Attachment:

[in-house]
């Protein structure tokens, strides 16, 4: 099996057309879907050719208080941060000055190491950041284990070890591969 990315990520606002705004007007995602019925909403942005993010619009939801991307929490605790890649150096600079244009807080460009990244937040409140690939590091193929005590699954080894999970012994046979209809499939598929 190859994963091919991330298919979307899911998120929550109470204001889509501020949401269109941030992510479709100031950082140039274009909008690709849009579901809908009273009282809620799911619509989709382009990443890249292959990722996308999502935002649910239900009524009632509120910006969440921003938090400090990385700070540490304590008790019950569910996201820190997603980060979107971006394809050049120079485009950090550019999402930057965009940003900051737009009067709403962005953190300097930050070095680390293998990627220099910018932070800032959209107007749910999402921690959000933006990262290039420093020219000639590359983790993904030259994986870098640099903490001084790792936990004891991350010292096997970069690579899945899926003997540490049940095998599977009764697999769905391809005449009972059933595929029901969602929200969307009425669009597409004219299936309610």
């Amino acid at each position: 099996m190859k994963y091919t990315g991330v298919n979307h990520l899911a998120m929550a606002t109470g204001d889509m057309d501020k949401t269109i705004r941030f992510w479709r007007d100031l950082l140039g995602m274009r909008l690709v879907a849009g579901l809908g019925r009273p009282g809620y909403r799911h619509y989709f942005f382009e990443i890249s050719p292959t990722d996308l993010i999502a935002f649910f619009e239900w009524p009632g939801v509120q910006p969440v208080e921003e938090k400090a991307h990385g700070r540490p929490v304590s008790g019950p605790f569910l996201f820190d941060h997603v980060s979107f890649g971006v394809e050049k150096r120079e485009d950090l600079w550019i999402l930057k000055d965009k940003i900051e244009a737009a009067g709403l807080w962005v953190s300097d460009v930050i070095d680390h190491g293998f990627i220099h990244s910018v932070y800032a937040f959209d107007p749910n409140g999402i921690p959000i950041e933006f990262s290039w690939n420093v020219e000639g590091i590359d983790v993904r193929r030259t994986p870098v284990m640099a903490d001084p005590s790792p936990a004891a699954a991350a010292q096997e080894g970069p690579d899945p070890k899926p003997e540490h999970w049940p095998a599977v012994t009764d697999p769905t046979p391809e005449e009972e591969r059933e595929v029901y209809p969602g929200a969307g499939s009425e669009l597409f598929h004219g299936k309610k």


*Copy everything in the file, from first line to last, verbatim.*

[in-house]
């Protein structure tokens, strides 16, 4: 099996057309879907050719208080941060000055190491950041284990070890591969 990315990520606002705004007007995602019925909403942005993010619009939801991307929490605790890649150096600079244009807080460009990244937040409140690939590091193929005590699954080894999970012994046979209809499939598929 190859994963091919991330298919979307899911998120929550109470204001889509501020949401269109941030992510479709100031950082140039274009909008690709849009579901809908009273009282809620799911619509989709382009990443890249292959990722996308999502935002649910239900009524009632509120910006969440921003938090400090990385700070540490304590008790019950569910996201820190997603980060979107971006394809050049120079485009950090550019999402930057965009940003900051737009009067709403962005953190300097930050070095680390293998990627220099910018932070800032959209107007749910999402921690959000933006990262290039420093020219000639590359983790993904030259994986870098640099903490001084790792936990004891991350010292096997970069690579899945899926003997540490049940095998599977009764697999769905391809005449009972059933595929029901969602929200969307009425669009597409004219299936309610």
């Amino acid at each position: 099996m190859k994963y091919t990315g991330v298919n979307h990520l899911a998120m929550a606002t109470g204001d889509m057309d501020k949401t269109i705004r941030f992510w479709r007007d100031l950082l140039g995602m274009r909008l690709v879907a849009g579901l809908g019925r009273p009282g809620y909403r799911h619509y989709f942005f382009e990443i890249s050719p292959t990722d996308l993010i999502a935002f649910f619009e239900w009524p009632g939801v509120q910006p969440v208080e921003e938090k400090a991307h990385g700070r540490p929490v304590s008790g019950p605790f569910l996201f820190d941060h997603v980060s979107f890649g971006v394809e050049k150096r120079e485009d950090l600079w550019i999402l930057k000055d965009k940003i900051e244009a737009a009067g709403l807080w962005v953190s300097d460009v930050i070095d680390h190491g293998f990627i220099h990244s910018v932070y800032a937040f959209d107007p749910n409140g999402i921690p959000i950041e933006f990262s290039w690939n420093v020219e000639g590091i590359d983790v993904r193929r030259t994986p870098v284990m640099a903490d001084p005590s790792p936990a004891a699954a991350a010292q096997e080894g970069p690579d899945p070890k899926p003997e540490h999970w049940p095998a599977v012994t009764d697999p769905t046979p391809e005449e009972e591969r059933e595929v029901y209809p969602g929200a969307g499939s009425e669009l597409f598929h004219g299936k309610k």